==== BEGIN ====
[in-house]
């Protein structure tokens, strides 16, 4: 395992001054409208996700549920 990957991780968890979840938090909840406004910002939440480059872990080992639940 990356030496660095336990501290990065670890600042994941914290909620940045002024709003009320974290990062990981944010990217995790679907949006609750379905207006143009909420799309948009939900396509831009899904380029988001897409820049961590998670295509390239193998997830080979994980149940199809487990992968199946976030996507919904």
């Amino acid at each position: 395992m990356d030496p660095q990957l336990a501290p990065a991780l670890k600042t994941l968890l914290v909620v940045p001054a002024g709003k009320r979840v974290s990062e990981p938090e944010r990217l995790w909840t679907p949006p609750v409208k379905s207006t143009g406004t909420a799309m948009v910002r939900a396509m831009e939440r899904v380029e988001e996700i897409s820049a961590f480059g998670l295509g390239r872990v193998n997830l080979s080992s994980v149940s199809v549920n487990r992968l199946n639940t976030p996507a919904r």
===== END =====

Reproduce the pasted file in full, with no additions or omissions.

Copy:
[in-house]
């Protein structure tokens, strides 16, 4: 395992001054409208996700549920 990957991780968890979840938090909840406004910002939440480059872990080992639940 990356030496660095336990501290990065670890600042994941914290909620940045002024709003009320974290990062990981944010990217995790679907949006609750379905207006143009909420799309948009939900396509831009899904380029988001897409820049961590998670295509390239193998997830080979994980149940199809487990992968199946976030996507919904």
């Amino acid at each position: 395992m990356d030496p660095q990957l336990a501290p990065a991780l670890k600042t994941l968890l914290v909620v940045p001054a002024g709003k009320r979840v974290s990062e990981p938090e944010r990217l995790w909840t679907p949006p609750v409208k379905s207006t143009g406004t909420a799309m948009v910002r939900a396509m831009e939440r899904v380029e988001e996700i897409s820049a961590f480059g998670l295509g390239r872990v193998n997830l080979s080992s994980v149940s199809v549920n487990r992968l199946n639940t976030p996507a919904r």